And on the rail....Redux

Discussion in 'On the Road' started by KL7AJ, Aug 22, 2019.

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  1. KL7AJ

    KL7AJ Ham Member QRZ Page


    If you don't get this, you have no soul.
     
    N8AFT likes this.
  2. N8AFT

    N8AFT Subscriber QRZ Page

    THANK YOU FOR POSTING THIS !
    RFE DOVE WAS QUITE THE "WHISTLE ARTIST" APPARENT WITH HIS BLOWING ACROSS TENBRIDGE.
    NORFOLK AND WESTERN WAS HISTORICALLY STEAM'S LAST STRONGHOLD AS THEY WERE LAST TO FULLY DIESELIZE.
    N&W 'S VY STRONG TIES TO THE COAL INDUSTRY HELPPED STEAM TO STAY LONGER THAN IT HAD ON ANY OTHER ROAD.
     
  3. KL7AJ

    KL7AJ Ham Member QRZ Page

    I grew up in Silly Cone Valley...our back yards was right on the southern pacific line. I remember the last of the steamers on the line....in 1957. I was a LITTLE tyke....about 3...but I remember it vividly. :) I've been a railfan longer than I've been a ham!
     
  4. N2EY

    N2EY Premium Subscriber QRZ Page

    Think about WHY steam locomotives went away....and what they were REALLY like.

    And where expressions like "the wrong side of the tracks" came from.....

    ---

    The Strasburg Rail Road (two words) is a small historic/tourist railroad in Lancaster County PA, several dozen miles west of Philadelphia, just off (and still connected to) the old Pennsylvania Railroad Main Line.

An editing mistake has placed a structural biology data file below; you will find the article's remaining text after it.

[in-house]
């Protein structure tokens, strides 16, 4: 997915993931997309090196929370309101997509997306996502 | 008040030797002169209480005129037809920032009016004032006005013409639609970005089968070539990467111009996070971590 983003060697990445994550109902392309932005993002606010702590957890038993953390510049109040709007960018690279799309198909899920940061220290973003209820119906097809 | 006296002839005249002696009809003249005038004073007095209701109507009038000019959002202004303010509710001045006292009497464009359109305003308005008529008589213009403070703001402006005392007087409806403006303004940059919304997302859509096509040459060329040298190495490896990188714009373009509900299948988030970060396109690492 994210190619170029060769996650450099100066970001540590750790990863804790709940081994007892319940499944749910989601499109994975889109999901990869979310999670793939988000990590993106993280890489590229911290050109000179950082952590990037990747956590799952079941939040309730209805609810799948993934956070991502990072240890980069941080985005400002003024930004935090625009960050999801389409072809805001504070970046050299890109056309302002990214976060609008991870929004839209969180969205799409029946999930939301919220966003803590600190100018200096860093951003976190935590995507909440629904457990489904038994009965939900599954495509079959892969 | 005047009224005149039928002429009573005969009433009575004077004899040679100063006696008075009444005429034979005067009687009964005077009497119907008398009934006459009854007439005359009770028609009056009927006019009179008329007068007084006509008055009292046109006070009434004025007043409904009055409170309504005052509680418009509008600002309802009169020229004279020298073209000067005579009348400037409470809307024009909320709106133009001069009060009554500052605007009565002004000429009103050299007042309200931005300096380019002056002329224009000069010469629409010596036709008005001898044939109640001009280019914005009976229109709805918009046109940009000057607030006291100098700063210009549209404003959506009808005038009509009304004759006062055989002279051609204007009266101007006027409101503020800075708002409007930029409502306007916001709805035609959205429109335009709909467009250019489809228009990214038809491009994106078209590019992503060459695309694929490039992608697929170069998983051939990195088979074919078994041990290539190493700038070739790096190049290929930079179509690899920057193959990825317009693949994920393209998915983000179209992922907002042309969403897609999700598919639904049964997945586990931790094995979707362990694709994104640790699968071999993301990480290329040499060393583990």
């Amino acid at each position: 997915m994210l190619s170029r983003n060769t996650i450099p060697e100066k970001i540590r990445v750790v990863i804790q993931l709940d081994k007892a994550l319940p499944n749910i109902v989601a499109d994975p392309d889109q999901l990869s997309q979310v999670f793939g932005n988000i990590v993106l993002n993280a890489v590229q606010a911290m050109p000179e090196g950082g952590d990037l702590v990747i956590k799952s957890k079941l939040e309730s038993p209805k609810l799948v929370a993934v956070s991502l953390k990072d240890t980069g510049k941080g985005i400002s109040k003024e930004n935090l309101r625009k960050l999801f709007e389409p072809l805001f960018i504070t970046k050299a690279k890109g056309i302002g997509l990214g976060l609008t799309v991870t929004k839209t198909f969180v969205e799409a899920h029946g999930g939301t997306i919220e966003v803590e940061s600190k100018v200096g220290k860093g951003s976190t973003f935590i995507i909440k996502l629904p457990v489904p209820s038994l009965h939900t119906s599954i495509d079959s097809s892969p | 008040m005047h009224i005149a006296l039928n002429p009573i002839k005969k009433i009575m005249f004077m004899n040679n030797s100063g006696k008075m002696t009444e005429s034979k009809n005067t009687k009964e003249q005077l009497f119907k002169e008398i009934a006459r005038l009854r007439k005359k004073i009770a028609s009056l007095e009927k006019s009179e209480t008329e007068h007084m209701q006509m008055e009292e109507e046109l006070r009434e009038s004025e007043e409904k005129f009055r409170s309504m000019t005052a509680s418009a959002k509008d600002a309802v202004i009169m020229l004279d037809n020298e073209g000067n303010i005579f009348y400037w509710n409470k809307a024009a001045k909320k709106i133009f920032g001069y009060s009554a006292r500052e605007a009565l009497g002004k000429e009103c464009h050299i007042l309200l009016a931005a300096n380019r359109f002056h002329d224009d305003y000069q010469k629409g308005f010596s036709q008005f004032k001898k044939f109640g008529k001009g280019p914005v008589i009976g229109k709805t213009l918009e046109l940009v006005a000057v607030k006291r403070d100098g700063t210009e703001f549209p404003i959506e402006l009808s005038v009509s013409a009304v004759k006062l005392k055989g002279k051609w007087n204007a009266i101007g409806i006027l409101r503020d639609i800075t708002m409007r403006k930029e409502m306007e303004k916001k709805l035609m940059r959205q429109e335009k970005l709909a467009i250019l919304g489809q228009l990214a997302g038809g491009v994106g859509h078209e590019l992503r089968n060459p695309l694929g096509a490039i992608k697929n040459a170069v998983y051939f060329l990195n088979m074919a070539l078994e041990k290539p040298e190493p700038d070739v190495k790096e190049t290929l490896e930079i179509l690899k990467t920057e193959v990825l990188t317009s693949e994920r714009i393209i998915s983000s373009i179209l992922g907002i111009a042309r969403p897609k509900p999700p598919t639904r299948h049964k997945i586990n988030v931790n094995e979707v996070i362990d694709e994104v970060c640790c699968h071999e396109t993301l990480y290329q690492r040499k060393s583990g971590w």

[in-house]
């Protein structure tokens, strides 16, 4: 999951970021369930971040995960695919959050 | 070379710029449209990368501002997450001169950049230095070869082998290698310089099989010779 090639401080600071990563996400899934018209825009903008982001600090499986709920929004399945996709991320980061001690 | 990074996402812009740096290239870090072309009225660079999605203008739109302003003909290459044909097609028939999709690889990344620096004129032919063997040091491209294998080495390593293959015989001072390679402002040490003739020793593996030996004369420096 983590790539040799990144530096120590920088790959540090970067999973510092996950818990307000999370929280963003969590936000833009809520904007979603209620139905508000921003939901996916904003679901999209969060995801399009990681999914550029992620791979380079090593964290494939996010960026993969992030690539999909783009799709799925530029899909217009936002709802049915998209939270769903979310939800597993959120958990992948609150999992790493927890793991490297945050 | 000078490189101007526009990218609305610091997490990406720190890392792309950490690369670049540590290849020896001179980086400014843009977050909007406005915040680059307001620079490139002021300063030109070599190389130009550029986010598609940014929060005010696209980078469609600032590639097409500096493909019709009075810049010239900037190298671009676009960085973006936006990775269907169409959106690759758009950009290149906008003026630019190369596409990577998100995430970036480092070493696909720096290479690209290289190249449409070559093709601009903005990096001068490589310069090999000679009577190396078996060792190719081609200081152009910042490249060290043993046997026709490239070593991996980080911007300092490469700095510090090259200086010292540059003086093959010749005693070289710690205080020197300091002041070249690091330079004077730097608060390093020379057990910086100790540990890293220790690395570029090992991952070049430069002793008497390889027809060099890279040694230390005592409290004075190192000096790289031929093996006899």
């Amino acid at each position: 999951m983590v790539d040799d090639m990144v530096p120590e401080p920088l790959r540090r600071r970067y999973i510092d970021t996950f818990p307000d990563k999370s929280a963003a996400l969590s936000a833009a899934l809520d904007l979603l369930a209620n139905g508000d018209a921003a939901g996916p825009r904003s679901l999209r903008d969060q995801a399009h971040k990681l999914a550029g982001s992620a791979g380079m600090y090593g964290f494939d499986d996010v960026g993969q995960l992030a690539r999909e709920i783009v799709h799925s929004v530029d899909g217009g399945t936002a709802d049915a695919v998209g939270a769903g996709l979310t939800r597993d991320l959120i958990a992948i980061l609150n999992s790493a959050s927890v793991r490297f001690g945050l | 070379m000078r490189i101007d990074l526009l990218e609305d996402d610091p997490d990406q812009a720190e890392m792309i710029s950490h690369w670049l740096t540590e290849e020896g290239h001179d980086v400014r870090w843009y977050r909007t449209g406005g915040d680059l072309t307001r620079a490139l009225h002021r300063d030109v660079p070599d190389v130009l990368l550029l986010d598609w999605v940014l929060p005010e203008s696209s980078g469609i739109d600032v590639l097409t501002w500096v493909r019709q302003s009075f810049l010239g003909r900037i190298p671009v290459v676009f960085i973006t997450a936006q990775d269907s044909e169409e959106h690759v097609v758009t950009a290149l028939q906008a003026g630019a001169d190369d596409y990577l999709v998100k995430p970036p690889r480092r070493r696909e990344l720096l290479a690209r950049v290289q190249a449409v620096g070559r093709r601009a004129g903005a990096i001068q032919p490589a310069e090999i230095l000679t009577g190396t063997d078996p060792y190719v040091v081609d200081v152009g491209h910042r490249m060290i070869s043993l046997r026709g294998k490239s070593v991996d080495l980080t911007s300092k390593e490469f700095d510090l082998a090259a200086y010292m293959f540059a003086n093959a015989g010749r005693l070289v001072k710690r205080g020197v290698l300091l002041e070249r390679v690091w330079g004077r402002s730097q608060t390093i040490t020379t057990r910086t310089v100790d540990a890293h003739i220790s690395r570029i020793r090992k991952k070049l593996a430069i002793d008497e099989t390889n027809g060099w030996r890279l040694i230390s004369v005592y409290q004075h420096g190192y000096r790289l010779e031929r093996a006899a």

They have two 1910-vintage steam locomotives that run trains on a few miles of track they own. Because of track limitations they can't go very fast, even though the locomotives and rolling stock are kept in first-class condition and can go 70+ MPH easily.

    Back in the mid-1980s, somebody who knew somebody somehow got permission to run a steam excursion to Philadelphia and back on the Main Line, on a Sunday. How they got the permission I don't know, but they did. It sold out in about 10 minutes, even in those pre-Internet days.

    Strasburg put together an excursion train using both steam locomotives and all the passenger cars they had. They got authorization to run track speed and without any diesel protection power - such was the excellent condition of the equipment. This would be a run for the ages; those locos could easily do 70 MPH if allowed.

    To see the train go by, I went to the Wayne station, which is normally used only by SEPTA commuter trains. I had two relatives who were small boys at the time so I brought them along.

    The station was very quiet that Sunday afternoon, and the three of us waited on the outbound platform for the special train to pass. After a few minutes, a very proper older Main Line lady arrived, all dressed up in Sunday best summer whites, to take the SEPTA train somewhere.

    She saw me and the two small boys, in old clothes, and sort of sniffed - implying that "our kind" didn't belong there, on the Main Line.

    Off in the distance, I saw a pillar of smoke - a moving pillar of smoke, going fast.

    There's a curve a few thousand feet down the track from the station, so the special train would not be visible until almost on top of us.

    The lady looked around for a posted schedule but couldn't find one, and finally approached me. "Young man" she said (which tells you how long ago this was) "do you know when the next train will arrive?"